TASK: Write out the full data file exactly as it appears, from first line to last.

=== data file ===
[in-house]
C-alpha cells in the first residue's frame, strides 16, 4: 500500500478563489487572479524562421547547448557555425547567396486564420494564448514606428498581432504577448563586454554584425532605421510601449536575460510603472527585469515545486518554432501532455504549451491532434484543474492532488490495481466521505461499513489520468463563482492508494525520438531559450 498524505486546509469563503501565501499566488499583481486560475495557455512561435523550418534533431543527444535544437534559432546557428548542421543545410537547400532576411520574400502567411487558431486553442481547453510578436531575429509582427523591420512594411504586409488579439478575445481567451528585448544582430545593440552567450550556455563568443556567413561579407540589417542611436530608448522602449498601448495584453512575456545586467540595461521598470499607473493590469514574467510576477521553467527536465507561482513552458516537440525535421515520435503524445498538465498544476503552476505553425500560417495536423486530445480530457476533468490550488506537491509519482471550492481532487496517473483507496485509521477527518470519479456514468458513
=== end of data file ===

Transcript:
[in-house]
C-alpha cells in the first residue's frame, strides 16, 4: 500500500478563489487572479524562421547547448557555425547567396486564420494564448514606428498581432504577448563586454554584425532605421510601449536575460510603472527585469515545486518554432501532455504549451491532434484543474492532488490495481466521505461499513489520468463563482492508494525520438531559450 498524505486546509469563503501565501499566488499583481486560475495557455512561435523550418534533431543527444535544437534559432546557428548542421543545410537547400532576411520574400502567411487558431486553442481547453510578436531575429509582427523591420512594411504586409488579439478575445481567451528585448544582430545593440552567450550556455563568443556567413561579407540589417542611436530608448522602449498601448495584453512575456545586467540595461521598470499607473493590469514574467510576477521553467527536465507561482513552458516537440525535421515520435503524445498538465498544476503552476505553425500560417495536423486530445480530457476533468490550488506537491509519482471550492481532487496517473483507496485509521477527518470519479456514468458513